Soak up medieval charm
Travel experiences in Umbria are a combination of the cerebral and the sensual, from a plethora of art and architecture – sublime Renaissance paintings and glorious, honey-stoned churches and cathedrals – to excellent regional food and wine and the simple pleasures of wandering around medieval streets or through beautiful pastoral countryside.
Better still, you can enjoy variations of these experiences in all of Umbria’s many historic towns – all have one or more superb restaurants, say, or a wonderful little art gallery – as well as finding individual events, such as Spoleto’s annual arts festival, which are among the most renowned of their kind in Italy and beyond.
Surely if you are labelled as “the green heart of Italy”, passion, enthusiasm, long-standing traditions and vigour are part and parcel of your essence. In addition to delightful landscapes, gentle rolling hills, renowned gourmet delights and exquisite wines, Umbria is dotted with several exceptional hill-towns, each of them resolutely individual and crammed with artistic and architectural treasures so rich as to rival more famous neighbouring cities.
Discerning travellers will discover that Umbria, truly and simply, answers all their prayers: the typical warm Italian hospitality, seasoned with genuine, sublime food and wine, topped off with sublime art, and all this far from the madding crowds.
In autumn, all this comes on fire with trees turning vibrant shades of yellow, red and orange, haze enveloping the valleys and hills, adding a subtle aura, sensed everywhere.
Historically, Umbria is perhaps best known as the birthplace of two famous saints: Saint Benedict from Norcia and Saint Francis of Assisi, the patron of Italy. Often referred to as “the land of saints”, you will sense that Umbrian light, a silvery haze that hangs over the gentle curves of the land, combined with the soothing silence, adds a sense of sacredness to the region. Many visitors flock to UNESCO Heritage Site Assisi to admire the unique fresco cycles by Giotto and Cimabue in the Upper Basilica, superb Trecento cycles in the Lower one and to have a real sense of Christianity. Other minor towns, however, retain as much spell, such as charming Gubbio. Quintessentially medieval, its Corsa dei Ceri, held on May 15, is an astonishing parade whose exuberance and bizarre pageantry is only matched by the Palio in Siena. Spoleto is equally captivating and delightful, featuring a scenic setting, fabulous Romanesque churches and boasting a world-famous music summer Festival – the Festival dei due mondi. If you pass by Orvieto, its Duomo will stun you. One of the greatest Gothic buildings in Italy, its façade is a star turning and a triumph of columns, spires, sculptures, blended with an overpowering use of colour. Inside, the Last Judgement cycle in the Saint Brizio chapel is Luca Signorelli’s masterpiece and is said to rival even Michelangelo’s Sistine Chapel in impact and drama. Medieval and pink-stoned, Spello is quaint and charming, its walls and three gateways the most obvious Roman remnants and its fresco cycle by Pinturicchio in the Baglioni Chapel in Santa Maria Maggiore a jewel. Perugia, the provincial capital, retains a picturesque medieval centre and houses the exquisite Galleria Nazionale dell’Umbria. Among central Italy’s most prestigious galleries, it takes you on a whistle stop tour of Umbrian painting, the most famous artist being Perugino.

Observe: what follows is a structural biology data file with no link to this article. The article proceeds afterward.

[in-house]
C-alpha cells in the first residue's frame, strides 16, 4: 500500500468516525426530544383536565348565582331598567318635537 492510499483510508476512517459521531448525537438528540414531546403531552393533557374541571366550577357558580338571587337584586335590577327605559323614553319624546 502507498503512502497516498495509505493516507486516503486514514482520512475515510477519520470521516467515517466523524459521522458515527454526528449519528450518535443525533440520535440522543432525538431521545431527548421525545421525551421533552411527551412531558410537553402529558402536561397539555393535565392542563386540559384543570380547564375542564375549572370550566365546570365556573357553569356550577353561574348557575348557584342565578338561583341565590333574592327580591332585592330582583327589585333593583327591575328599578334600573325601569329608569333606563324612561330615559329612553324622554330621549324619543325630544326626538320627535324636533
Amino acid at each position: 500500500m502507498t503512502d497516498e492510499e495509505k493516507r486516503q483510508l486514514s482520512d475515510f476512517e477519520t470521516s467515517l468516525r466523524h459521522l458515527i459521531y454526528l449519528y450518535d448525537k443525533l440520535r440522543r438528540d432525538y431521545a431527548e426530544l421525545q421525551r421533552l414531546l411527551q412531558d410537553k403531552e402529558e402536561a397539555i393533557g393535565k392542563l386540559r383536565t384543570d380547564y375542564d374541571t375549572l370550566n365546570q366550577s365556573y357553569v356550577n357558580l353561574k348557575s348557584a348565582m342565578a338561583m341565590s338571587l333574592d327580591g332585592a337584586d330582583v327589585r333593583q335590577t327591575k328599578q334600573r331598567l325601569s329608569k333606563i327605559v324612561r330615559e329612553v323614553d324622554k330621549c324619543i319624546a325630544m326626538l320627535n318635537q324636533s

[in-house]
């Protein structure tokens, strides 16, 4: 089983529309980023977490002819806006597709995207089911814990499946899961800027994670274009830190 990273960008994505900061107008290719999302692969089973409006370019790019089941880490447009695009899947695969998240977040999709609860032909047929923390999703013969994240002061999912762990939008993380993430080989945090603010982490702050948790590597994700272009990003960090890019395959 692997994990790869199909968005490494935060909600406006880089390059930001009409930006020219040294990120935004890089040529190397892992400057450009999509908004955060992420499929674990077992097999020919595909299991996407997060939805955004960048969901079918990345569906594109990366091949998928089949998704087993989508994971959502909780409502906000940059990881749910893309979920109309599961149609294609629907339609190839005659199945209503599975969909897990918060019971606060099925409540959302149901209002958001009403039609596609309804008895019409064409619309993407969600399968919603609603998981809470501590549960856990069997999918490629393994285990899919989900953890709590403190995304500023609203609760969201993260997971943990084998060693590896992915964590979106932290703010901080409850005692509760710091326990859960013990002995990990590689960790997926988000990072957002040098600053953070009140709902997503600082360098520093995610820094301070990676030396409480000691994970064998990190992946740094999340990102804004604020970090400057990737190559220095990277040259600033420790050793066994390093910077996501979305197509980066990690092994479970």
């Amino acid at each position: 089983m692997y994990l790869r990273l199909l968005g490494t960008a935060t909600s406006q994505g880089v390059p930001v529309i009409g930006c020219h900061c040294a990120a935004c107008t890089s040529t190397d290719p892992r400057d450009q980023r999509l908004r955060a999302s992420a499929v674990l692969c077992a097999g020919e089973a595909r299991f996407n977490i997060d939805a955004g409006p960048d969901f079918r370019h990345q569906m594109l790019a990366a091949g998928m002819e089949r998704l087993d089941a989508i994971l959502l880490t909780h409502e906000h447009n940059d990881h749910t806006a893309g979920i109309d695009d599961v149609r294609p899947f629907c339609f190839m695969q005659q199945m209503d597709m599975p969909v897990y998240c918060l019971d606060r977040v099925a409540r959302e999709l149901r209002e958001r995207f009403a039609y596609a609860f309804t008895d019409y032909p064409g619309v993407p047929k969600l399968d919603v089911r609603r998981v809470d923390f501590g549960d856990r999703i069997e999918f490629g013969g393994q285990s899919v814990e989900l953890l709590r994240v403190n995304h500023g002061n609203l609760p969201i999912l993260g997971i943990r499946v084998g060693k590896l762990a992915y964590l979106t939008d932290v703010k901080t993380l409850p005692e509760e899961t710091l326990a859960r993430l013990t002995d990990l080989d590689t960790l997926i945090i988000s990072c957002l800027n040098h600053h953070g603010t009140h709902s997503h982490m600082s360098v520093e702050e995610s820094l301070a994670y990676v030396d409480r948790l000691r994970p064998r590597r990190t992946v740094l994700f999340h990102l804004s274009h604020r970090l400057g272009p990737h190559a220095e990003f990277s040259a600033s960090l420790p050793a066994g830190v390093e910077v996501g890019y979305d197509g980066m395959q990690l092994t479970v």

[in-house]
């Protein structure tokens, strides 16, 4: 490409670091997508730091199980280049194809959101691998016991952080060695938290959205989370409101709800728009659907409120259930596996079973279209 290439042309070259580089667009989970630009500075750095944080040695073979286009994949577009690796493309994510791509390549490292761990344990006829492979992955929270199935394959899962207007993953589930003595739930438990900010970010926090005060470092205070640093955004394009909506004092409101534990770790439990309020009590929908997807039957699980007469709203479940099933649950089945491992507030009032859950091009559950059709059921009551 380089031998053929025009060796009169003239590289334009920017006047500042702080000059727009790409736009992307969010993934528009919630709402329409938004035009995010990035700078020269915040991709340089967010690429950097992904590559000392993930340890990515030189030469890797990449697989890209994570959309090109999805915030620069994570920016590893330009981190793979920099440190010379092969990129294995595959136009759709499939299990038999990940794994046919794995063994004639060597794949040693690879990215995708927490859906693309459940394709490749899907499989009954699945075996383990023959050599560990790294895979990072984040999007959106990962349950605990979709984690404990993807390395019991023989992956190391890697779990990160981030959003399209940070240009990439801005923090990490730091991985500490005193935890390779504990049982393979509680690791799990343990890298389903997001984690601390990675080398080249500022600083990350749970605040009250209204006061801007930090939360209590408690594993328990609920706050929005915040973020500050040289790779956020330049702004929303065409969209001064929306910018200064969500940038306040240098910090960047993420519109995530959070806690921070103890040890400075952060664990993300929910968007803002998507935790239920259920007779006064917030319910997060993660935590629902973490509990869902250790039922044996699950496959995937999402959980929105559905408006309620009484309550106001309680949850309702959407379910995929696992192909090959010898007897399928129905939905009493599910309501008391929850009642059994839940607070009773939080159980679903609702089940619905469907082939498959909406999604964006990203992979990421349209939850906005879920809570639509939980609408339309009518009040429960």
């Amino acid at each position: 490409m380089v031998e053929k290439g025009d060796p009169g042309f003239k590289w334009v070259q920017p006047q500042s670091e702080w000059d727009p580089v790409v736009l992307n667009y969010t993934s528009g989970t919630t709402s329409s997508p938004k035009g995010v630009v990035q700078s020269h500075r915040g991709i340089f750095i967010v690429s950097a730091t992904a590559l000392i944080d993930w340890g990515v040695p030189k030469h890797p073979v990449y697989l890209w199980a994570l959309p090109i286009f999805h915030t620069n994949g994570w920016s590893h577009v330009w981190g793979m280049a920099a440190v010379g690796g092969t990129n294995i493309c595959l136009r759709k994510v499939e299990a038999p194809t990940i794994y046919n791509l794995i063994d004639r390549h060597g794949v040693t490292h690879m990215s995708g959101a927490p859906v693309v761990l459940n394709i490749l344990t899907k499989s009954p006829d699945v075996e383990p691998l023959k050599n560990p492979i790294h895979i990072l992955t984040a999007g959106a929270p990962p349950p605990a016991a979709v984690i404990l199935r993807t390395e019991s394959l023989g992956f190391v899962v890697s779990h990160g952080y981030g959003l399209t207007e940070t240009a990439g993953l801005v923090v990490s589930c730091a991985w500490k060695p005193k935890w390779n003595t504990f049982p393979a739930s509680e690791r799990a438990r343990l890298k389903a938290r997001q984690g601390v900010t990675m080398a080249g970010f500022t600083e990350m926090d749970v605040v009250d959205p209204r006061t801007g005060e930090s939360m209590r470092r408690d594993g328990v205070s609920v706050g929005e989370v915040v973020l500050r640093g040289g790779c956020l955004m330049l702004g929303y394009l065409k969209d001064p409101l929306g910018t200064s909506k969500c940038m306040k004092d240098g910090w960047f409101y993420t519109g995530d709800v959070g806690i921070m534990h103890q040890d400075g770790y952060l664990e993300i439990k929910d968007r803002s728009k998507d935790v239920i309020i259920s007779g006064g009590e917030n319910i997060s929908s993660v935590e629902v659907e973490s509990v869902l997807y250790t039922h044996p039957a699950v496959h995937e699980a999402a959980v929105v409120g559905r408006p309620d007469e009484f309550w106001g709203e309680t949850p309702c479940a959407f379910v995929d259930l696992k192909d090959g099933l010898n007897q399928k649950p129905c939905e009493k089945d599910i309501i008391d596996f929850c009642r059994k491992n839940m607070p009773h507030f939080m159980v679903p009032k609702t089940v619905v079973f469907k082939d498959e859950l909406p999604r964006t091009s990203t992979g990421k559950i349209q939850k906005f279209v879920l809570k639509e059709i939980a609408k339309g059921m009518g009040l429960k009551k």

The famous Baci pralines were first produced here in 1922 and a yearly chocolate festival – Eurochocolate – will satisfy even the sweetest tooth. Umbria Jazz, Italy’s foremost jazz events, takes place here every summer: its line-up is so rich and varied that visitors come from all over the world to see talented artists
And that’s not all! Bevagna, Foligno, Todi, Gualdo Tadino, Colfiorito… the list goes on and on in a maze of tranquil, proud, picturesque and simply beautiful places, best discovered when the subtle autumn light swathes each and every thing.
Before Stendhal reaches you and you feel you are spoilt for choice, with so much art and appealing towns to choose from, Umbria comes up with another striking ace up its sleeve: its simply unique food and wine delicacies. Wherever you go in Italy, you will find regional excellences that are hard to resist, but Umbrians are particularly proud of their outstanding products. Autumn is harvest time and the best moment to savour excellent Sagrantino DOCG and Rosso di Montefalco DOC. Known as “the balcony of Umbria” in view of its staggering views and hosting a splendid fresco cycle by Benozzo Gozzoli, the wine produced in Montefalco employs a grape found nowhere else in Europe that grants a strong, blackberry-flavoured taste. The Grechetto from Assisi and the Orvieto white wine are also outstanding alternatives, but if you fancy beer, instead, you will find more than thirty artisanal varieties in the region. Local gourmet delights include world famous truffles, their perfumed shavings employed in several dishes, while saffron is grown in Città della Pieve, close to Perugia. The yearly Zafferiamo festival, held here in the autumn, celebrates the golden spice. What about olive oil? Intense, dark, with a peppery flavour, the Umbrian variety is simply worth the accolades. Pulses are the staple of cucina povera, the traditional Umbrian cuisine and the lentils from Castelluccio are just divine. Cured meats are also exceptional, Norcia being at the forefront of all things meaty and a gastronomic heaven. In the heart of the Valnerina, on the edge of the Sibillini National Park, you will be lost for words after having tried some prosciutto in one of the many ristoranti.
If you want your travel experience to be a combination of the intellectual and the sensual, look no further, Umbria is the place to be.